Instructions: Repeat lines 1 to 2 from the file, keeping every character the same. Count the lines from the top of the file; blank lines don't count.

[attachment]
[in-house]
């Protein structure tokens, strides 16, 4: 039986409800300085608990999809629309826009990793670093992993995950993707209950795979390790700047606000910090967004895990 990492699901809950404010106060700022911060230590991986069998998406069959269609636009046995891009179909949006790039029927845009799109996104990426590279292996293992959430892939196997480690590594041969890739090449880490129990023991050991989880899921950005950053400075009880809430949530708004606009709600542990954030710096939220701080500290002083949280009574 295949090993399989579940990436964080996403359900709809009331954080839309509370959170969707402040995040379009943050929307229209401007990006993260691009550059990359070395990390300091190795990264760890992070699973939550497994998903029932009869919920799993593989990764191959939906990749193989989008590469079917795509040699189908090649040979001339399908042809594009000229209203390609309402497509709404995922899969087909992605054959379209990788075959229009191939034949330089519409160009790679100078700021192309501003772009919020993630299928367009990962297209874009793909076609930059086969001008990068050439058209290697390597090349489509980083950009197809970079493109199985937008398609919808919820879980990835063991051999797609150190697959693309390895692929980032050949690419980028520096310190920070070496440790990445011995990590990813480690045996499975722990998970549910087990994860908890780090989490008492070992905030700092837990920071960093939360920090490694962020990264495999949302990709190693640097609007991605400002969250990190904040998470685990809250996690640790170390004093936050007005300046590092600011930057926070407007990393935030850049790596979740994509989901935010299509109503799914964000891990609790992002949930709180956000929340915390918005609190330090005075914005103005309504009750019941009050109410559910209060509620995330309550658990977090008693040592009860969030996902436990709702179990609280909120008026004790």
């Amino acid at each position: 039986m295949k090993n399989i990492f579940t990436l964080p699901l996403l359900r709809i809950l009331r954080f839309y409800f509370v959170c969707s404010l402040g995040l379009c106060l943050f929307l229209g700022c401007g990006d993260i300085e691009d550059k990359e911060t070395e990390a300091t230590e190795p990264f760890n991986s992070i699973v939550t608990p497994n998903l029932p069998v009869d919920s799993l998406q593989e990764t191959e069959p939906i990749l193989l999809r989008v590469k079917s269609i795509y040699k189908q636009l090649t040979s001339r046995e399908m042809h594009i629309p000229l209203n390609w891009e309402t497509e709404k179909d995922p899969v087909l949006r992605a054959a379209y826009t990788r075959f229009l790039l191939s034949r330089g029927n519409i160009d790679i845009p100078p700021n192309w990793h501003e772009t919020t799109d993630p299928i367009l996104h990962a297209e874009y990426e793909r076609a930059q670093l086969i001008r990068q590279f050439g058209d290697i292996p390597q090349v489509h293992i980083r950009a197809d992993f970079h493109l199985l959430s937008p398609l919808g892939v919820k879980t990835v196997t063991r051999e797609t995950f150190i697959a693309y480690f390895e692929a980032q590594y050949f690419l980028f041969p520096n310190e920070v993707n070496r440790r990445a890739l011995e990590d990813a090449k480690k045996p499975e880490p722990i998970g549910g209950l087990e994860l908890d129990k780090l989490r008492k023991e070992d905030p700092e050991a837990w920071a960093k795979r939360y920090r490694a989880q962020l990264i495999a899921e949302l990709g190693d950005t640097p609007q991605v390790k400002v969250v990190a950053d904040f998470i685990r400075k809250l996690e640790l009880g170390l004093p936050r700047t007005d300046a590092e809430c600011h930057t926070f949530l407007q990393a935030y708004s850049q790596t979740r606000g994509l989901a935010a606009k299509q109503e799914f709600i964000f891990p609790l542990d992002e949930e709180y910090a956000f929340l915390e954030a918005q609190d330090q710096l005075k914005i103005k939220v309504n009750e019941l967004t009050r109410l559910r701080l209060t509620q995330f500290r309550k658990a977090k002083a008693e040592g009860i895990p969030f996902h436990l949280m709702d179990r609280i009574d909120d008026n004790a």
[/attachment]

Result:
[in-house]
């Protein structure tokens, strides 16, 4: 039986409800300085608990999809629309826009990793670093992993995950993707209950795979390790700047606000910090967004895990 990492699901809950404010106060700022911060230590991986069998998406069959269609636009046995891009179909949006790039029927845009799109996104990426590279292996293992959430892939196997480690590594041969890739090449880490129990023991050991989880899921950005950053400075009880809430949530708004606009709600542990954030710096939220701080500290002083949280009574 295949090993399989579940990436964080996403359900709809009331954080839309509370959170969707402040995040379009943050929307229209401007990006993260691009550059990359070395990390300091190795990264760890992070699973939550497994998903029932009869919920799993593989990764191959939906990749193989989008590469079917795509040699189908090649040979001339399908042809594009000229209203390609309402497509709404995922899969087909992605054959379209990788075959229009191939034949330089519409160009790679100078700021192309501003772009919020993630299928367009990962297209874009793909076609930059086969001008990068050439058209290697390597090349489509980083950009197809970079493109199985937008398609919808919820879980990835063991051999797609150190697959693309390895692929980032050949690419980028520096310190920070070496440790990445011995990590990813480690045996499975722990998970549910087990994860908890780090989490008492070992905030700092837990920071960093939360920090490694962020990264495999949302990709190693640097609007991605400002969250990190904040998470685990809250996690640790170390004093936050007005300046590092600011930057926070407007990393935030850049790596979740994509989901935010299509109503799914964000891990609790992002949930709180956000929340915390918005609190330090005075914005103005309504009750019941009050109410559910209060509620995330309550658990977090008693040592009860969030996902436990709702179990609280909120008026004790």